Building & Construction Industry Bill

I rise today to join the debate on the Building and Construction Industry (Improving Productivity) Bill 2013 [No. 2], as I did on 2 December 2013 in this place. I rise today for the same reasons I spoke about then. I am critically concerned about the draconian measures in this bill and the impact they will have on civil liberties in this country. I am also critically concerned about the impact it will have on safety, on justice and on fairness because this bill includes measures that remove a person's right to silence in an interview with this commission. It also impacts on right of entry for unions. It has extraordinary impact and is designed specifically to limit a union's capacity to work with their workers and ensure safety and ensure that workers in the building and construction industry are not exploited or put at risk.

As I said, I rose on 2 December to talk about this bill. I have gone back and had a look at my speech from that day. One of the things that I mentioned then, as I am sure others have mentioned today, was how dangerous this industry is for workers. I mentioned then that, as a mother, I was critically concerned, as I am today. I would like to follow up on the previous speaker's notions in his wide-ranging speech that went to a lot of areas—many of them not specific to this bill, I might add. One of the things he talked about was unionised sites versus non-unionised sites. I would much prefer that my child was going to a unionised site. I say that as a parent who has had young sons in the building and construction industries who have come home from non-unionised sites with some very hairy stories about their safety being put at risk.

Of course, young people are sometimes brave. Young people with a strong work ethic are sometimes prepared to take risks that they should not take to get the job done. We have laws in this country around OH&S to protect those young people, sometimes from themselves, but certainly to protect them from an exploitative boss or business that wants the job done in a manner it cannot be done under our laws. I want to make that point.

I also want to make the point that I was shocked this morning to see the number of Australian workers who were killed at work in 2015. The number from 2015 shocked me. The number that shocked me most was that, as at 19 January 2016—that is, three weeks into the new year—eight Australian workers lost their lives at work. When I looked at the total number of deaths at work in 2015, the number was a staggering 186. In construction, the deaths in 2015 totalled 25. I say in all sincerity: after listening to speakers talk about the costs in the building industry, what price those 25 lives? People want to come home from a day at work.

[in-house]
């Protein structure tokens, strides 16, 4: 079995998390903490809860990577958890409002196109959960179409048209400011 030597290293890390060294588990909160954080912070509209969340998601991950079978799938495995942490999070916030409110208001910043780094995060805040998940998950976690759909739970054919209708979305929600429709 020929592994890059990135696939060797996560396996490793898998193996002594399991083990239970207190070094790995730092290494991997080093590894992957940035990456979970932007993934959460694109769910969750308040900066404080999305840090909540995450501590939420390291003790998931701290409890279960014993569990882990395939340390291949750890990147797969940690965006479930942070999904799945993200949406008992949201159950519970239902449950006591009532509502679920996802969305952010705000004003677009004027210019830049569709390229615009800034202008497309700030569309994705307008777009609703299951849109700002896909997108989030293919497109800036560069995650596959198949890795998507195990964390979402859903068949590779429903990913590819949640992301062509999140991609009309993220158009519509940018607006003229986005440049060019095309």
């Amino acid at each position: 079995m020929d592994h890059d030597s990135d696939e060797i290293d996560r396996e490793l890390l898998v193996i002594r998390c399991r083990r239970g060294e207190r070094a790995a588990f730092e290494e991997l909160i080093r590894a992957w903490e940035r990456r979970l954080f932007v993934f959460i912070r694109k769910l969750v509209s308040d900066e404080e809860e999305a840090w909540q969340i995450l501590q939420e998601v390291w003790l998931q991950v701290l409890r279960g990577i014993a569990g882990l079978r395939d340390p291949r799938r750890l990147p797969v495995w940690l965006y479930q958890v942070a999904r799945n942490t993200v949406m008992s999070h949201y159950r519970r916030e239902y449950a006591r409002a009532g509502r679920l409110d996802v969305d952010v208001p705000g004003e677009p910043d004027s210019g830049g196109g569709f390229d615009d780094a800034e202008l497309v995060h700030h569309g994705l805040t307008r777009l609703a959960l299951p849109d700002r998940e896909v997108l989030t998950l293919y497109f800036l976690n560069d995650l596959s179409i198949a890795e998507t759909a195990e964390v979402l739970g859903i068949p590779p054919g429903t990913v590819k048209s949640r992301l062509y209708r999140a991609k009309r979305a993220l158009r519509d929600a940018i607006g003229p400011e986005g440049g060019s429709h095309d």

That is at the core of this bill. This bill is about reintroducing something that did not do what those opposite claimed it did when they put it in place. What it did do is breach what most Australians consider to be fairness. That goes to the notion of the right to silence. We all know the stories well. In the Sydney Morning Herald, on 15 December 2007, a person reported that he was walking past a building site—he was not even employed on the building site—and was pulled in to the commission to answer questions without the right to silence, without the right to tell anybody that it had occurred to him. This is draconian. There is no-one on the other side of the House who could say that it is not. That is a breach of what we in this country consider to be fair.

I stand at citizenship ceremonies across the year and I am always struck by the notion of our strong democracy and by the faces of those who are taking their pledge to respect the rule of law and to respect the civil liberties in this country, and then I come to this place to find a piece of legislation that trashes those civil liberties and person after person tries to justify that in this place. What we hear in the threads is that, on the one hand, we have salacious smearing of the industry and of the union; on the other hand, we have an argument about productivity that does not bear in mind the safety of workers; it does not bear in mind the 25 lives lost last year. The right to silence is really important in this.